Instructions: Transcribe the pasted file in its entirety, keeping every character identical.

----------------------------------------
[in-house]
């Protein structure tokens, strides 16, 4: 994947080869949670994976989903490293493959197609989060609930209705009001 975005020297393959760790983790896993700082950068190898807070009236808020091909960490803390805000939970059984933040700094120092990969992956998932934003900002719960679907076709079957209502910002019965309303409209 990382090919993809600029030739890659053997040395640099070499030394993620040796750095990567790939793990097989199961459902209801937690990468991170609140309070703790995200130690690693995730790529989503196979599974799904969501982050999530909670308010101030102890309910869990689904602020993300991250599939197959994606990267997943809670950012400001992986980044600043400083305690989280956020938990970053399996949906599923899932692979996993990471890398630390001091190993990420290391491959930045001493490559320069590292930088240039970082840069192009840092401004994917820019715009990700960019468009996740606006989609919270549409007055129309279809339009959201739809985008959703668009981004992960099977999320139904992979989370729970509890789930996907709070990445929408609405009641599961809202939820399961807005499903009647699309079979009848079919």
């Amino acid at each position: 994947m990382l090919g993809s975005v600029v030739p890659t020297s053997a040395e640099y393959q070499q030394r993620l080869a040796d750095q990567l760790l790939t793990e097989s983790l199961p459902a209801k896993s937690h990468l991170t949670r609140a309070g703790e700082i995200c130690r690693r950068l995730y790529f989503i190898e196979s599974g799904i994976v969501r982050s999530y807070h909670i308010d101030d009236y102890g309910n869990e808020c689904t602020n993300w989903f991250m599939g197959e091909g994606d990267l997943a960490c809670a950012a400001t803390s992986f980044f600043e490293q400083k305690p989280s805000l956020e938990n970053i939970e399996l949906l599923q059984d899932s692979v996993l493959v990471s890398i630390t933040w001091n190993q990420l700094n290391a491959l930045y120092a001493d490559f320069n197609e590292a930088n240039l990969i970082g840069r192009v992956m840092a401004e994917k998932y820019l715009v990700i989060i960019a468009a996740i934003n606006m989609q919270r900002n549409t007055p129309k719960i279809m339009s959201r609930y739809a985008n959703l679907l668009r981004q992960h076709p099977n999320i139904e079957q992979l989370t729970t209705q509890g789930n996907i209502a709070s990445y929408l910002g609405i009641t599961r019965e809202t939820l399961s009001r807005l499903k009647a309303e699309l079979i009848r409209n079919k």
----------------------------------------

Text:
[in-house]
């Protein structure tokens, strides 16, 4: 994947080869949670994976989903490293493959197609989060609930209705009001 975005020297393959760790983790896993700082950068190898807070009236808020091909960490803390805000939970059984933040700094120092990969992956998932934003900002719960679907076709079957209502910002019965309303409209 990382090919993809600029030739890659053997040395640099070499030394993620040796750095990567790939793990097989199961459902209801937690990468991170609140309070703790995200130690690693995730790529989503196979599974799904969501982050999530909670308010101030102890309910869990689904602020993300991250599939197959994606990267997943809670950012400001992986980044600043400083305690989280956020938990970053399996949906599923899932692979996993990471890398630390001091190993990420290391491959930045001493490559320069590292930088240039970082840069192009840092401004994917820019715009990700960019468009996740606006989609919270549409007055129309279809339009959201739809985008959703668009981004992960099977999320139904992979989370729970509890789930996907709070990445929408609405009641599961809202939820399961807005499903009647699309079979009848079919």
């Amino acid at each position: 994947m990382l090919g993809s975005v600029v030739p890659t020297s053997a040395e640099y393959q070499q030394r993620l080869a040796d750095q990567l760790l790939t793990e097989s983790l199961p459902a209801k896993s937690h990468l991170t949670r609140a309070g703790e700082i995200c130690r690693r950068l995730y790529f989503i190898e196979s599974g799904i994976v969501r982050s999530y807070h909670i308010d101030d009236y102890g309910n869990e808020c689904t602020n993300w989903f991250m599939g197959e091909g994606d990267l997943a960490c809670a950012a400001t803390s992986f980044f600043e490293q400083k305690p989280s805000l956020e938990n970053i939970e399996l949906l599923q059984d899932s692979v996993l493959v990471s890398i630390t933040w001091n190993q990420l700094n290391a491959l930045y120092a001493d490559f320069n197609e590292a930088n240039l990969i970082g840069r192009v992956m840092a401004e994917k998932y820019l715009v990700i989060i960019a468009a996740i934003n606006m989609q919270r900002n549409t007055p129309k719960i279809m339009s959201r609930y739809a985008n959703l679907l668009r981004q992960h076709p099977n999320i139904e079957q992979l989370t729970t209705q509890g789930n996907i209502a709070s990445y929408l910002g609405i009641t599961r019965e809202t939820l399961s009001r807005l499903k009647a309303e699309l079979i009848r409209n079919k």